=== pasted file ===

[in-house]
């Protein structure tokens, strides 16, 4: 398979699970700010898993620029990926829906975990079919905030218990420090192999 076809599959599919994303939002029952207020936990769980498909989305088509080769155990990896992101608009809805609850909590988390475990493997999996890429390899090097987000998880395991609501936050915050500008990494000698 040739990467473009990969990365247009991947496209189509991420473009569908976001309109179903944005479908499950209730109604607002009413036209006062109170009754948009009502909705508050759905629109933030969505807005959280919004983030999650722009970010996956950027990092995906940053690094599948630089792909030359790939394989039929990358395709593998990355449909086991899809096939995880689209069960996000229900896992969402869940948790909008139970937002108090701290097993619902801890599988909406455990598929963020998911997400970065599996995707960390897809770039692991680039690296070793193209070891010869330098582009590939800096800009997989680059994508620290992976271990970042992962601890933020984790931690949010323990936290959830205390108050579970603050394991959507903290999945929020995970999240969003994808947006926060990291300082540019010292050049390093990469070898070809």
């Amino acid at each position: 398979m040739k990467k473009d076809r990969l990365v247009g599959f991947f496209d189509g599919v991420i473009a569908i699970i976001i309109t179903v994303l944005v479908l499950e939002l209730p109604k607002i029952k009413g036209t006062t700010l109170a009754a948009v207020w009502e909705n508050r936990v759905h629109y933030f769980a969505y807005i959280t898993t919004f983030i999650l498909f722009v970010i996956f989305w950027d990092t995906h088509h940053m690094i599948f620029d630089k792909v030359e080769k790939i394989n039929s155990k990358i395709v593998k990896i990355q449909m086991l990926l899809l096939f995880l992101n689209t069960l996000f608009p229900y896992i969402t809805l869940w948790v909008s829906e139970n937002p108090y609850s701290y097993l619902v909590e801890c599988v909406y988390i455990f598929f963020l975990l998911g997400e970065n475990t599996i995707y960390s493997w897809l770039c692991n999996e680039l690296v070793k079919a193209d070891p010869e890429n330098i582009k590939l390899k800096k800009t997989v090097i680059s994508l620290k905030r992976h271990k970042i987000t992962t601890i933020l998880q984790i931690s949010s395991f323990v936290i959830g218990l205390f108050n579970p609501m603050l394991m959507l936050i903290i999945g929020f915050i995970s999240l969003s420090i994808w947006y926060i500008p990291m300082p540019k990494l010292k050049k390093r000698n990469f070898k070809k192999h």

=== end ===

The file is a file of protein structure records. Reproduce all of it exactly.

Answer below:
[in-house]
């Protein structure tokens, strides 16, 4: 398979699970700010898993620029990926829906975990079919905030218990420090192999 076809599959599919994303939002029952207020936990769980498909989305088509080769155990990896992101608009809805609850909590988390475990493997999996890429390899090097987000998880395991609501936050915050500008990494000698 040739990467473009990969990365247009991947496209189509991420473009569908976001309109179903944005479908499950209730109604607002009413036209006062109170009754948009009502909705508050759905629109933030969505807005959280919004983030999650722009970010996956950027990092995906940053690094599948630089792909030359790939394989039929990358395709593998990355449909086991899809096939995880689209069960996000229900896992969402869940948790909008139970937002108090701290097993619902801890599988909406455990598929963020998911997400970065599996995707960390897809770039692991680039690296070793193209070891010869330098582009590939800096800009997989680059994508620290992976271990970042992962601890933020984790931690949010323990936290959830205390108050579970603050394991959507903290999945929020995970999240969003994808947006926060990291300082540019010292050049390093990469070898070809």
């Amino acid at each position: 398979m040739k990467k473009d076809r990969l990365v247009g599959f991947f496209d189509g599919v991420i473009a569908i699970i976001i309109t179903v994303l944005v479908l499950e939002l209730p109604k607002i029952k009413g036209t006062t700010l109170a009754a948009v207020w009502e909705n508050r936990v759905h629109y933030f769980a969505y807005i959280t898993t919004f983030i999650l498909f722009v970010i996956f989305w950027d990092t995906h088509h940053m690094i599948f620029d630089k792909v030359e080769k790939i394989n039929s155990k990358i395709v593998k990896i990355q449909m086991l990926l899809l096939f995880l992101n689209t069960l996000f608009p229900y896992i969402t809805l869940w948790v909008s829906e139970n937002p108090y609850s701290y097993l619902v909590e801890c599988v909406y988390i455990f598929f963020l975990l998911g997400e970065n475990t599996i995707y960390s493997w897809l770039c692991n999996e680039l690296v070793k079919a193209d070891p010869e890429n330098i582009k590939l390899k800096k800009t997989v090097i680059s994508l620290k905030r992976h271990k970042i987000t992962t601890i933020l998880q984790i931690s949010s395991f323990v936290i959830g218990l205390f108050n579970p609501m603050l394991m959507l936050i903290i999945g929020f915050i995970s999240l969003s420090i994808w947006y926060i500008p990291m300082p540019k990494l010292k050049k390093r000698n990469f070898k070809k192999h």